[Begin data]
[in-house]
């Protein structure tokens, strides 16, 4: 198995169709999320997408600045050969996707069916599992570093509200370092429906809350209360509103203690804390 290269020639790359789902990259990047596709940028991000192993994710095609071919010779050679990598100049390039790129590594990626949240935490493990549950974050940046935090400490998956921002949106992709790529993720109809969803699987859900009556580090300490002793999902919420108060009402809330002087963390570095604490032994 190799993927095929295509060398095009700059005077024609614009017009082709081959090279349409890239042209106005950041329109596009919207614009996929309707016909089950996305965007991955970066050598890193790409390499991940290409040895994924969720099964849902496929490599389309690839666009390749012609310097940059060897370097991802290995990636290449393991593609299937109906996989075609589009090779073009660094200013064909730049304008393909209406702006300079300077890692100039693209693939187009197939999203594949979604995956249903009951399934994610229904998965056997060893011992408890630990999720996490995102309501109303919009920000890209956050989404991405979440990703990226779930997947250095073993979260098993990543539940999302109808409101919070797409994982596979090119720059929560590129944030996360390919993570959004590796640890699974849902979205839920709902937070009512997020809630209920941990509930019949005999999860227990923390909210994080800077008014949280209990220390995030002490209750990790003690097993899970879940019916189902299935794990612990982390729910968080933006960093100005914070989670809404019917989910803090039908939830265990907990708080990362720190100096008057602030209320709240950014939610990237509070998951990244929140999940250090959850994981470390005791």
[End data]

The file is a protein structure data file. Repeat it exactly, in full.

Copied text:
[in-house]
């Protein structure tokens, strides 16, 4: 198995169709999320997408600045050969996707069916599992570093509200370092429906809350209360509103203690804390 290269020639790359789902990259990047596709940028991000192993994710095609071919010779050679990598100049390039790129590594990626949240935490493990549950974050940046935090400490998956921002949106992709790529993720109809969803699987859900009556580090300490002793999902919420108060009402809330002087963390570095604490032994 190799993927095929295509060398095009700059005077024609614009017009082709081959090279349409890239042209106005950041329109596009919207614009996929309707016909089950996305965007991955970066050598890193790409390499991940290409040895994924969720099964849902496929490599389309690839666009390749012609310097940059060897370097991802290995990636290449393991593609299937109906996989075609589009090779073009660094200013064909730049304008393909209406702006300079300077890692100039693209693939187009197939999203594949979604995956249903009951399934994610229904998965056997060893011992408890630990999720996490995102309501109303919009920000890209956050989404991405979440990703990226779930997947250095073993979260098993990543539940999302109808409101919070797409994982596979090119720059929560590129944030996360390919993570959004590796640890699974849902979205839920709902937070009512997020809630209920941990509930019949005999999860227990923390909210994080800077008014949280209990220390995030002490209750990790003690097993899970879940019916189902299935794990612990982390729910968080933006960093100005914070989670809404019917989910803090039908939830265990907990708080990362720190100096008057602030209320709240950014939610990237509070998951990244929140999940250090959850994981470390005791």